Interview with Spooks star Peter Firth:
You’ve seen several characters come and go: as the longest-serving member of the team, to what do you owe your longevity?
Why am I still here? A combination of resilience, dedication and also to give some consistency to the storyline! But, then, the beauty of Spooks is that you never know what – or who – is round the corner. As soon as the scripts arrive I check to see if I’ve made it to the end! I have seen cast members come and go.
Nothing seems to change Harry though. He’s a rock. But bringing in new characters means that the dynamics shift around him.
The series just gets better and better. Not because of the cast changes, but because it has found its style. It has a confidence now which it has earned.
Are you revered and respected on set as much as you are in the series?
There’s a bit of that. I have a bit of seniority by virtue of the fact that I’ve been with the series for longest – and I’m the oldest – but on set I’m just one of the actors.
I’m a bit jealous that I can’t leap around like the younger members of the cast. I asked for more stunts so they gave me a scene in which a car screeches to a halt and I jumped out and ruptured my calf muscle. So that was the last of my stunts – and my self-respect!
The Grid is really your domain, but do you like to get out on location?
Yes, I like being out and about. It can get rather claustrophobic being stuck in my office all the time. But Harry really is a desk man. He’s the brains, rather than the brawn.
The writers are very limited in the action scenes they can script for me – they tend to go to Rupert because he’s younger, fitter and better dressed. Let’s face it: I’m not going to get a look-in, am I? Do I sound bitter?
Which is your favourite episode in this new series?
The two-part opener is a very adventurous piece of television. It revolves around a coup in Westminster. It’s a really unusual, but actually totally plausible plot and a very full-on story.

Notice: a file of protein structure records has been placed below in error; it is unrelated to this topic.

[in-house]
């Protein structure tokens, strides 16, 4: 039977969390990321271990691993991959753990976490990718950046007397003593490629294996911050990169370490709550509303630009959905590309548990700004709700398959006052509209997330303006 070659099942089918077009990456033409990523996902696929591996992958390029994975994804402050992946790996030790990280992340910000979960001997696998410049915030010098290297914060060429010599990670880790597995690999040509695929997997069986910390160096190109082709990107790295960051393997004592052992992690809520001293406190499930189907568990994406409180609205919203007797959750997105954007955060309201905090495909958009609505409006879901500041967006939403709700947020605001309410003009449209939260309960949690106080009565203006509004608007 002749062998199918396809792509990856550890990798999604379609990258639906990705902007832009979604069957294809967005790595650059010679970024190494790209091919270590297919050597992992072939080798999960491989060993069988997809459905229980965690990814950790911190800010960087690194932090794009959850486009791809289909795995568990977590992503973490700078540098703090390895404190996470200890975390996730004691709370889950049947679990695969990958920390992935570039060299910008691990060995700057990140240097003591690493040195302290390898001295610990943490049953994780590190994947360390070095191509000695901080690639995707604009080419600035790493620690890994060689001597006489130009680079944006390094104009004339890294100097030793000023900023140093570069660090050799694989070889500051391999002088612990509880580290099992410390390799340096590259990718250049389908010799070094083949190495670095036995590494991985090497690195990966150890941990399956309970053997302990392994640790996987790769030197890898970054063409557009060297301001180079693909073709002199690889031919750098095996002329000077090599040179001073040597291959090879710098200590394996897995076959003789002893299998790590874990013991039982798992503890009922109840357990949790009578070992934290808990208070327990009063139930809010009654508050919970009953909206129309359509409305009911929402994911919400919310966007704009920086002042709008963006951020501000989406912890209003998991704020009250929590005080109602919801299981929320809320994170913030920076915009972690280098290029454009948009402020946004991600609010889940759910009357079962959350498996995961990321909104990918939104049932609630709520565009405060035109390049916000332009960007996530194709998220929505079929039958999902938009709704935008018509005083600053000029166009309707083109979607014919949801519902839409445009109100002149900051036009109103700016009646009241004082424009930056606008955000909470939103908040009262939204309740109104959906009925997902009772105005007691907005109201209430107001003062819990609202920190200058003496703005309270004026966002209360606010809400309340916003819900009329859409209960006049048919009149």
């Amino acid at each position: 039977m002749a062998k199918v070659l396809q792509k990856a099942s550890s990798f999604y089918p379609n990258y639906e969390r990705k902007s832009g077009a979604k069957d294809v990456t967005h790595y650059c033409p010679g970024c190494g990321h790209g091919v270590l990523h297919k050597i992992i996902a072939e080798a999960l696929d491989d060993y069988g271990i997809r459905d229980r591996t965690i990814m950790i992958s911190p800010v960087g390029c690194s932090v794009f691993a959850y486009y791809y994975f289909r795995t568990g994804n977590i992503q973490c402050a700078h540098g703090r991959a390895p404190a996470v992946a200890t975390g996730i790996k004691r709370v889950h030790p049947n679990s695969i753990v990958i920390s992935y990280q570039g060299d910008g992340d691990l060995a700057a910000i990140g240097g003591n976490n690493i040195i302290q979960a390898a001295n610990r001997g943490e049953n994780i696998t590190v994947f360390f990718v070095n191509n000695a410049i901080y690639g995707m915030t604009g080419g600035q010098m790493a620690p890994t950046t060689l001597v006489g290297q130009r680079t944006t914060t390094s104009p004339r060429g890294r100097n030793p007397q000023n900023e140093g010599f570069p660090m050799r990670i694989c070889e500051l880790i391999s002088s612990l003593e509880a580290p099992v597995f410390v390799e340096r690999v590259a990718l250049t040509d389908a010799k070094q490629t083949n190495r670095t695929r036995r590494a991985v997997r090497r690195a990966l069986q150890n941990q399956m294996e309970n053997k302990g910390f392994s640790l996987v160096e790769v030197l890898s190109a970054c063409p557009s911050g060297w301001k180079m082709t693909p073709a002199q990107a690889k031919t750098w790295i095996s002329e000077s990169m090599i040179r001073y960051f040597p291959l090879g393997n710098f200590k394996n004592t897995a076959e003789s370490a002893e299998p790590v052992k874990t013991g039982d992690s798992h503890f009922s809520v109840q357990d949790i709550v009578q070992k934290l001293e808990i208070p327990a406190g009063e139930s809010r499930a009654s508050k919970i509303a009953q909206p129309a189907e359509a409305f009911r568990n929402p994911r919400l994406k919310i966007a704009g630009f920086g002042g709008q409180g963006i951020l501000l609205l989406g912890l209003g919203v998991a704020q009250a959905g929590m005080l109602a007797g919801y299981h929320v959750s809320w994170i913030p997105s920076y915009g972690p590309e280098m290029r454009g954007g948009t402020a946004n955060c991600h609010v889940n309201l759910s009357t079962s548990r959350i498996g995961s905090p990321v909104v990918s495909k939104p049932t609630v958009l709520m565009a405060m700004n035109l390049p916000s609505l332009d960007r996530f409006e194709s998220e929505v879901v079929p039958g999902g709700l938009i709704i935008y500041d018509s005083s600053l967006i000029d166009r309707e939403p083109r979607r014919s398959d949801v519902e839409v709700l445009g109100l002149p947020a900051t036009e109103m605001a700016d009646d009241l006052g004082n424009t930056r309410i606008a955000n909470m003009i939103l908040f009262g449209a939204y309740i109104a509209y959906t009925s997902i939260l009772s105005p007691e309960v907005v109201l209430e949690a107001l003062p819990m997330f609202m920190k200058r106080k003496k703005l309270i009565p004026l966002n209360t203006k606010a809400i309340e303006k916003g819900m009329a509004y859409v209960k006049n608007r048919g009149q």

But the best episode for Harry is episode five. I don’t want to give too much away, but it’s the end of the road for one of the regulars. And it is utterly devastating for Harry. Of course, Harry being Harry, we don’t learn a whole lot more about his personal life – but we do discover a bit more about him as a person.
This series sees the relationship between Harry and Ruth develop. How did that come about?
One of the interesting things about Spooks is that quite often there are things that are not actually in the script that seem to emerge and then become part of the actual storyline.
The Harry/Ruth relationship is one of those. It was never originally scripted. We seem to have created that romance. Obviously it has started to be scripted now and, yes, it does develop in this series, but you’ll have to wait to find out if Harry, or Ruth, get their hearts broken.
Spooks thrives on contemporary and sometimes controversial storylines. Has this helped to maintain its popularity?
I think its topicality, combined with the fact that it’s just good old-fashioned fun television, has kept it popular. The audience has to concentrate to keep up with what’s going on – so it’s not the sort of telly that allows you to pop out to make a cup of tea.
Because we deal with every contentious issue that faces society today, there’s always going to be plenty of material to work with!
The writers also seem to have an uncanny ability to predict the future. Real events have a habit of coinciding with our scripts. It’s not luck; it’s judgement and the skill of the writers.
Anything you still want to do as Harry?
Well, I watch 24 and of course we all wish we had the money to do big set pieces, fast cars and huge explosions. I’d love to be in a car chase. Maybe in the next series?